There are different types of court-ordered diversion programs. Sometimes these are in an inpatient or residential setting and other times in outpatient settings or drug courts. Probation or parole officers are often included in the court-ordered rehab process. Those going through this must remember to check in with their officers on scheduled dates and times. They also may be subject to undergoing drug screens with both their parole officer and the rehab or alternative rehab setting they have been ordered to participate in. Some of these options will include peer support or trained mental health professionals who can work with you through detoxification and via various therapy forms including cognitive behavioral therapy and mindfulness therapy.
Drug Court: A Step Down from Jail
Drug court is a popular option for those appointed to court-ordered treatment. As of June 2015, 3000 drug courts existed in the United States. They each have different target populations, plans, strategies, and case management resources. Even so, they tend to all model their programs off an inclusive set-up. This model includes:
- Criminal screenings to calculate the individual’s risks, requirements, and responsivity.
- Legal communications.
- Watching for any drug use through means like drug testing and supervision.
- Progressed sanctions and encouragements.
- And treatment and rehabilitation services.
For those who are not considered to be violent offenders, drug court is a much more viable option for society due to the costs of incarcerating an individual. These programs encourage a form of educational treatment instead of simply locking a person up. Along with an emphasis on recovery, drug courts attempt to diminish the chance of any future legal ramifications from substance use or drinking. Individuals involved in these programs are obligated to abstain from all substance engagement, to hold themselves responsible for any actions they engage in, and to complete all legal consequences regarding the crimes they have committed. These programs are typically run by a multidisciplinary lineup. This team tends to include judges, prosecutors, and defense attorneys. Drug courts also tend to be managed by community corrections workers, case managers, social workers, and other trained service workers.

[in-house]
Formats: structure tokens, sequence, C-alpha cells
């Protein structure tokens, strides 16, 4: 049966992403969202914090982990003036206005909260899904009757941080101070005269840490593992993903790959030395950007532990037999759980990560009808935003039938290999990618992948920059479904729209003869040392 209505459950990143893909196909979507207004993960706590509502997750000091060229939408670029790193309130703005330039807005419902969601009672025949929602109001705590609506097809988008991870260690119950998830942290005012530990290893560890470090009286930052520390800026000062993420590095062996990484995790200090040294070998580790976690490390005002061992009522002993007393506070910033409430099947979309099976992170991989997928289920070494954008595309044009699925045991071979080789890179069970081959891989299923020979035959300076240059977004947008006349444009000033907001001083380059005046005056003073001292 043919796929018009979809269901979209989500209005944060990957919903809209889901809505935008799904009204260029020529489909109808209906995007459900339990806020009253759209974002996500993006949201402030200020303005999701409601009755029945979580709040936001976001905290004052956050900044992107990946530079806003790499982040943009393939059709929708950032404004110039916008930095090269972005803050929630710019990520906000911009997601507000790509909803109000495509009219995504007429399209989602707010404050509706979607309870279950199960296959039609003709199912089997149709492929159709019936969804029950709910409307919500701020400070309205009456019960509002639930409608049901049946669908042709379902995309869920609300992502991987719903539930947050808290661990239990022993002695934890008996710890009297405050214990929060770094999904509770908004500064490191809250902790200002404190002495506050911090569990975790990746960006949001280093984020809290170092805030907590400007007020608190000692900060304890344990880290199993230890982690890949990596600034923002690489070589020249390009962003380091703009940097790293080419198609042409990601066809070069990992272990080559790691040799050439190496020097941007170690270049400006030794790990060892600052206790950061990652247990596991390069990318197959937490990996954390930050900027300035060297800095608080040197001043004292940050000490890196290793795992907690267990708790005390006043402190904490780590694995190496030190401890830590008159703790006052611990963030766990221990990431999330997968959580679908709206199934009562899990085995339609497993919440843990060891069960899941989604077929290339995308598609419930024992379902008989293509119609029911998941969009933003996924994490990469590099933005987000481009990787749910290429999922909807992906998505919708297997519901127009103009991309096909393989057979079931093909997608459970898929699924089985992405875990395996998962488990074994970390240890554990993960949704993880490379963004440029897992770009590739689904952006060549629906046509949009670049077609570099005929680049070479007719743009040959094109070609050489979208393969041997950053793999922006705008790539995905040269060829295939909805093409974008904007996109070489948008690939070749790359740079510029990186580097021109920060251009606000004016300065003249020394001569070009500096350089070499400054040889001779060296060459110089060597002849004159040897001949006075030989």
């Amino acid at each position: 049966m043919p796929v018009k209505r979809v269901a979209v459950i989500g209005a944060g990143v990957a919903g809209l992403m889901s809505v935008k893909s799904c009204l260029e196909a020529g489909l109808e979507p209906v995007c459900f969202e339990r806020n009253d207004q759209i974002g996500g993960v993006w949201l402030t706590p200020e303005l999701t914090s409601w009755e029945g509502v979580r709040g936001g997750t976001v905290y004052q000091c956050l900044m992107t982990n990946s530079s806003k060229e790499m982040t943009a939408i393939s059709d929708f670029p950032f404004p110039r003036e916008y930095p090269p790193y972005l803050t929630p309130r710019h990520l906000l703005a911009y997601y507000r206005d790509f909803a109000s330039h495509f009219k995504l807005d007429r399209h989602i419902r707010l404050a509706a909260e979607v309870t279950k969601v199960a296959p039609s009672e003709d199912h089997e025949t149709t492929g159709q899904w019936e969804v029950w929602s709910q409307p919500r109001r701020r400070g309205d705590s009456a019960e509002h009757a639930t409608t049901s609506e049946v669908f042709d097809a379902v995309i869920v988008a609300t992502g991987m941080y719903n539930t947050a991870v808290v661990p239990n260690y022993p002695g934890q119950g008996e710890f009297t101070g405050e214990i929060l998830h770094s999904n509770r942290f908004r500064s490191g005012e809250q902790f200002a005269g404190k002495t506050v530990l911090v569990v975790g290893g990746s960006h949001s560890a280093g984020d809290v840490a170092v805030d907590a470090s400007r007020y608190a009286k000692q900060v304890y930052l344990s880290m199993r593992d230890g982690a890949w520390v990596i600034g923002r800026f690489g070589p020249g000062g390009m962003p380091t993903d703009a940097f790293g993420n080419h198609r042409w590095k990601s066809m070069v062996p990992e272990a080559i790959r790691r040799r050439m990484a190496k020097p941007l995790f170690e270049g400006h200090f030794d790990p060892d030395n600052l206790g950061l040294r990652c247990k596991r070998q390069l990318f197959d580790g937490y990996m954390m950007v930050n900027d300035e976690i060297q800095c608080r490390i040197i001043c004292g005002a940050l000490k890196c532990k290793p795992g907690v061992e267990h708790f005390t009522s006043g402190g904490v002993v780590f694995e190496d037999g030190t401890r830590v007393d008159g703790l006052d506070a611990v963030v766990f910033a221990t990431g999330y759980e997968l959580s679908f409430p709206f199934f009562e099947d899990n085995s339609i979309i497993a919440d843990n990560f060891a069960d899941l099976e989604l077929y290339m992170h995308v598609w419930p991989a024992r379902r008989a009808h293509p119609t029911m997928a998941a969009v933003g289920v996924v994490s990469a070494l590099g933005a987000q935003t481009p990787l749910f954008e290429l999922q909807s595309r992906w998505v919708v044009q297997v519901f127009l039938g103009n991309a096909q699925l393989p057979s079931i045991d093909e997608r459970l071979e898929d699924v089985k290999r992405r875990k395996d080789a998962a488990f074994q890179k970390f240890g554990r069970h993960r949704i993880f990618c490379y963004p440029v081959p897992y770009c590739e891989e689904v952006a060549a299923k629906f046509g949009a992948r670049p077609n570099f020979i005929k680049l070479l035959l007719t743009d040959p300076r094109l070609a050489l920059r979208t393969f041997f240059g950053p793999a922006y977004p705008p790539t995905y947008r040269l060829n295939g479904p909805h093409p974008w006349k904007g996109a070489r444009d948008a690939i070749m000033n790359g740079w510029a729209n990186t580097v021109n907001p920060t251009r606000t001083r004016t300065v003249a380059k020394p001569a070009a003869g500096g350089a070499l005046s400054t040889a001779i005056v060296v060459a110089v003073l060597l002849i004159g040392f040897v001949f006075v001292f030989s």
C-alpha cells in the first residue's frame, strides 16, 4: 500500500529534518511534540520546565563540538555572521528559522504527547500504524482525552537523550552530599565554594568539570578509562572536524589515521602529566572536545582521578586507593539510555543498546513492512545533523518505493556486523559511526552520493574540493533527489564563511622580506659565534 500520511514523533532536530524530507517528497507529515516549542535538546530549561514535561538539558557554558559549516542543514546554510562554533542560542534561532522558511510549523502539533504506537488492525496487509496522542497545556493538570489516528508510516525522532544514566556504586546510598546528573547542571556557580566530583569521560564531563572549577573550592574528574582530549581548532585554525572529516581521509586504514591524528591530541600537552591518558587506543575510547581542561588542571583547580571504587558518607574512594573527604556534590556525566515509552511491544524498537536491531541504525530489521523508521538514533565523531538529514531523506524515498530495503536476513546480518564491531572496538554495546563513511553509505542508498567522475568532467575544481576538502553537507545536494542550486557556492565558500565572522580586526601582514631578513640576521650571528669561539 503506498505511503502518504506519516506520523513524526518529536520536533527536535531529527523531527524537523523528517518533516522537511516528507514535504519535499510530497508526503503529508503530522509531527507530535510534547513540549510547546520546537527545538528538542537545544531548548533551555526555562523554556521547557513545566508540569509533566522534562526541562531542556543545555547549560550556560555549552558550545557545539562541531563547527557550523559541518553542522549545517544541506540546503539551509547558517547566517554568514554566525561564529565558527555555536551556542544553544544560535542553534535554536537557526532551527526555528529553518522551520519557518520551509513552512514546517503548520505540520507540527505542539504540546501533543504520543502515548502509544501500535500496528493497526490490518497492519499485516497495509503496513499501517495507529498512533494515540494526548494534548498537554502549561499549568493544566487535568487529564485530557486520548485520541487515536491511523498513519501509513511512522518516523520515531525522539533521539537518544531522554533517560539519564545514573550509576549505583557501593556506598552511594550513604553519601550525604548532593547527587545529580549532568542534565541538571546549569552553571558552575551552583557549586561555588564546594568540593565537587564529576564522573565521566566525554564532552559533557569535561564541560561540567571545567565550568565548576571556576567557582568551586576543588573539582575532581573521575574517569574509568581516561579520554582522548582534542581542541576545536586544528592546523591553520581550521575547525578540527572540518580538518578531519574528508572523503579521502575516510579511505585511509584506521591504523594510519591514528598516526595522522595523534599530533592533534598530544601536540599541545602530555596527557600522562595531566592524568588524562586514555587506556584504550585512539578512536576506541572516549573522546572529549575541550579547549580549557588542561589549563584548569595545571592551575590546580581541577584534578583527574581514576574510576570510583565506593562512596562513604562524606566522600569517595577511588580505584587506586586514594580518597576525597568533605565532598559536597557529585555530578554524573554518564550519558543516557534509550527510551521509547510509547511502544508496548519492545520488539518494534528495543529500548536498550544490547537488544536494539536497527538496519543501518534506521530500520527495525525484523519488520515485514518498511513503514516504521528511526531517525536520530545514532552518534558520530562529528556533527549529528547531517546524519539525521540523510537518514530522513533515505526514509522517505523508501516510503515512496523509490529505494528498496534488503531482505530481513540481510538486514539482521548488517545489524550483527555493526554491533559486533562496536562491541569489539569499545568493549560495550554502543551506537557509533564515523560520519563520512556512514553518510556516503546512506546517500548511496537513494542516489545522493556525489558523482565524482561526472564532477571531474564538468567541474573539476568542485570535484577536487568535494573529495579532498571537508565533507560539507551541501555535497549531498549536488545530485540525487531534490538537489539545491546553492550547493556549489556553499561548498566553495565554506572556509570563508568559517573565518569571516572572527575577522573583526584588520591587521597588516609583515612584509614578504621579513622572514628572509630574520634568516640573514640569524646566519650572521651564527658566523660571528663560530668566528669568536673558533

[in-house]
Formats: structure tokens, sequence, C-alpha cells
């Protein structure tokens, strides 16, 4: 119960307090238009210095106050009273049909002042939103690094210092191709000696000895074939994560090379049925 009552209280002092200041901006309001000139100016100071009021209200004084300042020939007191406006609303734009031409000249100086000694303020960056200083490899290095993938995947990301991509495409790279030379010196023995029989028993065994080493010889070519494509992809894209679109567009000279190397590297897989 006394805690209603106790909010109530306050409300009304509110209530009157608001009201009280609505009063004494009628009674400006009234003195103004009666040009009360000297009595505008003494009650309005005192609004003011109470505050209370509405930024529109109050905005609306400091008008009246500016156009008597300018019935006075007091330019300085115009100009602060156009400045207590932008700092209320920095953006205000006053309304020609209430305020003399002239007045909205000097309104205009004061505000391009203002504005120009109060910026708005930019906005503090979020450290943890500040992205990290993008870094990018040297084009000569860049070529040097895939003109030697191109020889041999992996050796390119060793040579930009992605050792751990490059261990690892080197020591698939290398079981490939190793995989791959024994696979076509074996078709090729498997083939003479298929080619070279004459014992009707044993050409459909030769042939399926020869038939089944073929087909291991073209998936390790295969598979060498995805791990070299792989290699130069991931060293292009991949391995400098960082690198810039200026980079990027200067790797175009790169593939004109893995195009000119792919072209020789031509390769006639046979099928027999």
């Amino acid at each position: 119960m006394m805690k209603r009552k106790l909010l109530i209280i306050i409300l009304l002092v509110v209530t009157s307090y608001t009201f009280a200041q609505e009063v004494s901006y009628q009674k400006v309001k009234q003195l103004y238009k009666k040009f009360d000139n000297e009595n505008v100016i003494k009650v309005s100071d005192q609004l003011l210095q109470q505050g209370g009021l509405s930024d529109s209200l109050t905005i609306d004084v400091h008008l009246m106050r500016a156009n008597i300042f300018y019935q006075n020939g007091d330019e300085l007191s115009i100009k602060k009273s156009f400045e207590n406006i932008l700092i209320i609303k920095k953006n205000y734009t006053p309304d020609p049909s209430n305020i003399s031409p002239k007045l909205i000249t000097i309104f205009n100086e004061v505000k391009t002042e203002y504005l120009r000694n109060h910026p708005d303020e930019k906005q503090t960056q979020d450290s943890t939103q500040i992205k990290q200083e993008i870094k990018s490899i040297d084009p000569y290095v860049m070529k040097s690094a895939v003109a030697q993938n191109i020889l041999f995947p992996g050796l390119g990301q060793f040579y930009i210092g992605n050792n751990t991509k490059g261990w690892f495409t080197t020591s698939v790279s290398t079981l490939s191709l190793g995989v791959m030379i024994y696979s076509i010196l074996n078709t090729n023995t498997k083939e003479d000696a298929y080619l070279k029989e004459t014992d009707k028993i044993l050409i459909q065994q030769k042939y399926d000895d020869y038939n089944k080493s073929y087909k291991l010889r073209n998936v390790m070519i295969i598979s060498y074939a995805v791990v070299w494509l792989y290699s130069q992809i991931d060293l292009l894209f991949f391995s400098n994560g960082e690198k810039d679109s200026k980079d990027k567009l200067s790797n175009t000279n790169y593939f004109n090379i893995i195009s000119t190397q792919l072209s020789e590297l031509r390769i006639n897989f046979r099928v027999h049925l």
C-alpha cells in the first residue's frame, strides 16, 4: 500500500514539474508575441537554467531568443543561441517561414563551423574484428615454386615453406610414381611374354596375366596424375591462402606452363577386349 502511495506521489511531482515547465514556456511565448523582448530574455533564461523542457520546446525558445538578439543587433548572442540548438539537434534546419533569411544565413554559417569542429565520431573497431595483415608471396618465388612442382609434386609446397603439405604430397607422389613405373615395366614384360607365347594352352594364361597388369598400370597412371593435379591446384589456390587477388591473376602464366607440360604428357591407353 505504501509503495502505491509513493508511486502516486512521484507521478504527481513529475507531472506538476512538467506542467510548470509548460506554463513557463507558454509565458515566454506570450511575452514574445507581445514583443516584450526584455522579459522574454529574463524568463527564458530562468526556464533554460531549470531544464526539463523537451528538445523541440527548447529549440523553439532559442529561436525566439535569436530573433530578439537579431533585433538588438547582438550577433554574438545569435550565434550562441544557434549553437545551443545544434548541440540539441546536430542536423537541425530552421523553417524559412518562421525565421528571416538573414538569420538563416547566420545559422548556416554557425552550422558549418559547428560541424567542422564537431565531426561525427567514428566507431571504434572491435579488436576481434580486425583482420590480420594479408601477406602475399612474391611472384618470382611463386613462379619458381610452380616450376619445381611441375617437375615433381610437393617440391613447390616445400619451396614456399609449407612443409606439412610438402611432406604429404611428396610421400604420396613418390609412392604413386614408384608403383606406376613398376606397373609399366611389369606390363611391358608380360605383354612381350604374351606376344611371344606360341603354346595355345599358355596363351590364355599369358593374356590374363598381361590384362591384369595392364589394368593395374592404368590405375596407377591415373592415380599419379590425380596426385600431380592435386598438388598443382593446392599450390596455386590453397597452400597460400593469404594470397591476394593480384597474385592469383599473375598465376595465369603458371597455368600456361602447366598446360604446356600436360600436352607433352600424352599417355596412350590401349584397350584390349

What If I Don’t Follow Court Recommendations?
First off, it is important to realize that if you stop using drugs and alcohol you have less of a chance of having to appear for a trial or another trial. Through releases of information with the courts and your parole officer, trained professionals can relay information regarding clean drug screens and breathalyzers to the courts as well as their impression of your motivation to continue to stay sober.
If you do not complete court-ordered recommendations, which typically is not just simply showing up and staying sober, but actually participating as well, you may end up with enhanced sentencing. This may mean you have a more severe consequence on your substance use-related crime. It could also be that the time with the punishment will be drawn out. Ultimately, this is up to the court to decide on repercussions.
Time for Help?
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